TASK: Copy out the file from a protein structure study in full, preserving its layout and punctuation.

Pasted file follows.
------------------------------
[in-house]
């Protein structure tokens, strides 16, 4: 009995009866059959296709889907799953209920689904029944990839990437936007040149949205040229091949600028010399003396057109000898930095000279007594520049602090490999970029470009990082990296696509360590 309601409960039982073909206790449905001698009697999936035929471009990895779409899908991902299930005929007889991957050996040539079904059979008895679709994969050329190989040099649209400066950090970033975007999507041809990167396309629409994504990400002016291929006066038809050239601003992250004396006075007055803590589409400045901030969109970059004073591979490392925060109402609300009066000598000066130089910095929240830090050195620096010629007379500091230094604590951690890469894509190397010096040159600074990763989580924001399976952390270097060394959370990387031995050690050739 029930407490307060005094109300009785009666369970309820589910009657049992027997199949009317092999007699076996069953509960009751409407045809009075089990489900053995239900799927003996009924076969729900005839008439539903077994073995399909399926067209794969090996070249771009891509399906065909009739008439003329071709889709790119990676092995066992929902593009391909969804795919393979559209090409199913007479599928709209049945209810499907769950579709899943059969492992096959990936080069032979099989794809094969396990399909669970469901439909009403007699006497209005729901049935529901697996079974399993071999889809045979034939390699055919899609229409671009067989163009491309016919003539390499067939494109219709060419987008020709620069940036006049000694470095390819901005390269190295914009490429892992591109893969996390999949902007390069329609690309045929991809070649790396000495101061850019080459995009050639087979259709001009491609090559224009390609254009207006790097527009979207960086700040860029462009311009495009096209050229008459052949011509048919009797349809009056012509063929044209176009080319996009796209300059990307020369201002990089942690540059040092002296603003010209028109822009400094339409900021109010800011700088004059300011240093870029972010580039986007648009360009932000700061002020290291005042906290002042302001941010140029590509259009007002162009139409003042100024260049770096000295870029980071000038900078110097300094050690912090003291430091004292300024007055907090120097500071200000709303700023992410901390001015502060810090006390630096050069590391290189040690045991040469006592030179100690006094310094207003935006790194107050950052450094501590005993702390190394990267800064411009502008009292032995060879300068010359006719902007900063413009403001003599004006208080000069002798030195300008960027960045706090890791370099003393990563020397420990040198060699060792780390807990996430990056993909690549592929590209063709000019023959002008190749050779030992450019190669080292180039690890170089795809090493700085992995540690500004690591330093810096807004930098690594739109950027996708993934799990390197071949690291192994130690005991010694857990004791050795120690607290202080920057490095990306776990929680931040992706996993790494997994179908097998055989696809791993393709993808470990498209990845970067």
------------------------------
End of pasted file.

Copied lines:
[in-house]
């Protein structure tokens, strides 16, 4: 009995009866059959296709889907799953209920689904029944990839990437936007040149949205040229091949600028010399003396057109000898930095000279007594520049602090490999970029470009990082990296696509360590 309601409960039982073909206790449905001698009697999936035929471009990895779409899908991902299930005929007889991957050996040539079904059979008895679709994969050329190989040099649209400066950090970033975007999507041809990167396309629409994504990400002016291929006066038809050239601003992250004396006075007055803590589409400045901030969109970059004073591979490392925060109402609300009066000598000066130089910095929240830090050195620096010629007379500091230094604590951690890469894509190397010096040159600074990763989580924001399976952390270097060394959370990387031995050690050739 029930407490307060005094109300009785009666369970309820589910009657049992027997199949009317092999007699076996069953509960009751409407045809009075089990489900053995239900799927003996009924076969729900005839008439539903077994073995399909399926067209794969090996070249771009891509399906065909009739008439003329071709889709790119990676092995066992929902593009391909969804795919393979559209090409199913007479599928709209049945209810499907769950579709899943059969492992096959990936080069032979099989794809094969396990399909669970469901439909009403007699006497209005729901049935529901697996079974399993071999889809045979034939390699055919899609229409671009067989163009491309016919003539390499067939494109219709060419987008020709620069940036006049000694470095390819901005390269190295914009490429892992591109893969996390999949902007390069329609690309045929991809070649790396000495101061850019080459995009050639087979259709001009491609090559224009390609254009207006790097527009979207960086700040860029462009311009495009096209050229008459052949011509048919009797349809009056012509063929044209176009080319996009796209300059990307020369201002990089942690540059040092002296603003010209028109822009400094339409900021109010800011700088004059300011240093870029972010580039986007648009360009932000700061002020290291005042906290002042302001941010140029590509259009007002162009139409003042100024260049770096000295870029980071000038900078110097300094050690912090003291430091004292300024007055907090120097500071200000709303700023992410901390001015502060810090006390630096050069590391290189040690045991040469006592030179100690006094310094207003935006790194107050950052450094501590005993702390190394990267800064411009502008009292032995060879300068010359006719902007900063413009403001003599004006208080000069002798030195300008960027960045706090890791370099003393990563020397420990040198060699060792780390807990996430990056993909690549592929590209063709000019023959002008190749050779030992450019190669080292180039690890170089795809090493700085992995540690500004690591330093810096807004930098690594739109950027996708993934799990390197071949690291192994130690005991010694857990004791050795120690607290202080920057490095990306776990929680931040992706996993790494997994179908097998055989696809791993393709993808470990498209990845970067």